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Plasma Membrane Structure.

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PLASMA MEMBRANE STRUCTURE The plasma membrane is found around the outside of the cell and separates the inside of the cell from the outside world. One of its main functions is to act as a selective barrier controlling the movement of substances in and out of the cell. Other functions of a cell membrane are to: * Detect chemical messengers arriving at the cell surface * Link adjacent cells together by membrane junctions * Acts as receptor site for recognition The cell membrane is made up of a phospholipid bilayer with proteins embedded and other components inside. A phospholipid is made up of a glycerol head part and two fatty acid tails, one saturated and one unsaturated. Diagram 1 shows the layout of the phospholipids in the membrane. ...read more.


In a plasma membrane there is approximately 1 cholesterol molecule per phospholipid. Cholesterol has the same properties as a phospholipid in amphipathic (being polar and non-polar) so it arranges itself polar end outwards and tail inwards. They are found between the phospholipids on each side of the membrane (see diagram 3). Cholesterol packs in the phospholipids in the membrane and pulls the fatty acid tails together, restricting movement but not making them solid, which in turn the membrane it stability and rigidity. Cholesterol also prevents crystallization of hydrocarbons (the tails) prevent the membrane becoming solid. (http://cellbio.utmb.edu) Proteins make the membrane selectively permeable; some are fixed in place while others are moving about in the phospholipid. There are two main types of protein in a membrane, one is an integral protein and the other is a peripheral protein. ...read more.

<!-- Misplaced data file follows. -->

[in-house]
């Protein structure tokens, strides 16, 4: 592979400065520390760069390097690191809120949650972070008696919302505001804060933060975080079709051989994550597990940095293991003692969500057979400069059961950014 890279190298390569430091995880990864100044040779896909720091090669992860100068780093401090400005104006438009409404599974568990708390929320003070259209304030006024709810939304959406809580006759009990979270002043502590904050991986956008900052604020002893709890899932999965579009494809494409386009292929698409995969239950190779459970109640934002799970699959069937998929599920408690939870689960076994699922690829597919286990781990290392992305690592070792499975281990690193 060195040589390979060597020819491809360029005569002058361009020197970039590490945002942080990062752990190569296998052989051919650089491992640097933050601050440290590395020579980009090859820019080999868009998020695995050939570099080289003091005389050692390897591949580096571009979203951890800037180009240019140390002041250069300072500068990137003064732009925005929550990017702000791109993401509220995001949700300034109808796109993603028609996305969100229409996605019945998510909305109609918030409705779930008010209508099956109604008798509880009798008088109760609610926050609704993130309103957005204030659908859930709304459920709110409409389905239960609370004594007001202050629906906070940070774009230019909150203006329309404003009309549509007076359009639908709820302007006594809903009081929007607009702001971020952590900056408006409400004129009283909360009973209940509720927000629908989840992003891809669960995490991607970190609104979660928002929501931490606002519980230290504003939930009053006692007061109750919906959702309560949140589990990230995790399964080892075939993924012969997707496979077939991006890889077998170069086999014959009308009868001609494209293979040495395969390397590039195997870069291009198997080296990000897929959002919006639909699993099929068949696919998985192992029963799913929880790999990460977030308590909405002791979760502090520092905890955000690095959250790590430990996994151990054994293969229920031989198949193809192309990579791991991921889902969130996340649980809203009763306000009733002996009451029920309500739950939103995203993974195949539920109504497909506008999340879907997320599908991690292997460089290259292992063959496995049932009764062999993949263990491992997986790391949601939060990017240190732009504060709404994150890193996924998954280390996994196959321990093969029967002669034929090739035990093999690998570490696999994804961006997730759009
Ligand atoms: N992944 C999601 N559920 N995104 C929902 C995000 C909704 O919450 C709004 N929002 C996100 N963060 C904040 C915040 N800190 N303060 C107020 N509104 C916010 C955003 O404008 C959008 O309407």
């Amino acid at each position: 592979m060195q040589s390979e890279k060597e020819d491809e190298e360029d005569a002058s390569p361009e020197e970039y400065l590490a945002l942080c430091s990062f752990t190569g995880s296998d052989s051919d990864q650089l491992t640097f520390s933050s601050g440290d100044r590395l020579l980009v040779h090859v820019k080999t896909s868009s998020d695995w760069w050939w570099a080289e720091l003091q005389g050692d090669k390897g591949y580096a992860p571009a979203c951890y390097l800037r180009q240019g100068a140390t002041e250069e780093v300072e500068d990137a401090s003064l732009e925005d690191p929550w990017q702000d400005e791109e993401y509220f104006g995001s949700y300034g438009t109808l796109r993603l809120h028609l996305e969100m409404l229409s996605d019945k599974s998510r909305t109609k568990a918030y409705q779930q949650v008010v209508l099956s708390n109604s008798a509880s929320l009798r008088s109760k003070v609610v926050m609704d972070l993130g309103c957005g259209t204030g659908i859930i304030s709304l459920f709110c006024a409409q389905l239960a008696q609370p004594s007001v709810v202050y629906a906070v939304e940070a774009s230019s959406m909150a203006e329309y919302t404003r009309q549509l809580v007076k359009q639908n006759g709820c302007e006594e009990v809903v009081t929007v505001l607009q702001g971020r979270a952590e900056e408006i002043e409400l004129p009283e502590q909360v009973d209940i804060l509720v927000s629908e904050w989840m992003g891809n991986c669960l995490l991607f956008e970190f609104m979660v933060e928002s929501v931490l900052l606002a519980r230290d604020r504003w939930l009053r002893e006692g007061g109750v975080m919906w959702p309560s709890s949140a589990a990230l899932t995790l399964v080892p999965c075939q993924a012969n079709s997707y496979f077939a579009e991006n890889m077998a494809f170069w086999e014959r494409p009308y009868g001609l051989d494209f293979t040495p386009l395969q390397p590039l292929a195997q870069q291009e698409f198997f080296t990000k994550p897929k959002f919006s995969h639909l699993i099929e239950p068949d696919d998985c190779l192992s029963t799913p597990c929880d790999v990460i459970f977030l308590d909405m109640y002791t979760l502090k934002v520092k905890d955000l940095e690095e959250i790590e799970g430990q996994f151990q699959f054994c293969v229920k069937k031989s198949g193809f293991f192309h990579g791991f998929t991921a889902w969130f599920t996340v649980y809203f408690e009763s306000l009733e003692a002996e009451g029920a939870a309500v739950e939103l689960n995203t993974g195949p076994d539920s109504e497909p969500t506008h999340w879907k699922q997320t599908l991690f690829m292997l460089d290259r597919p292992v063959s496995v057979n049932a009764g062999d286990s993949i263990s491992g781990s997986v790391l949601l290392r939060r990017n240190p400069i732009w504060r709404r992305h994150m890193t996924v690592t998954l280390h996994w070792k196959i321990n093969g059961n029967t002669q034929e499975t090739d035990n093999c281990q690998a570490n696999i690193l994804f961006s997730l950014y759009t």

(Boyle, Ingham, Senior, 1999). Peripheral proteins are found on the membrane surface and are attached to integral proteins and are usually found on the cytoplasm side of the membrane. They are associated with cell shape and give structure and motility. Proteins that pass through the membrane but not completely are called extrinsic. Another constitute of membranes are polysaccharides. Simple sugars attach themselves to the extrinsic proteins or lipids to form Glycoproteins or Glycolipids, which are antigens. These polysaccharides stick out of the cell surface "like antennae" (Boyle, Ingham, Senior, pg 75) and are sites of recognition for the cell. They send out information to tell surrounding cells what they are so that they are not confused with invading bacteria. Another functions is that similar cells will know what the cell is and can bind with it to form tissues. They also act as the basis of the immune system as the Glycoproteins are antigens. (www.revisionnotes.co.uk) Question 2 Rob Hunt Page 1/2 ...read more.

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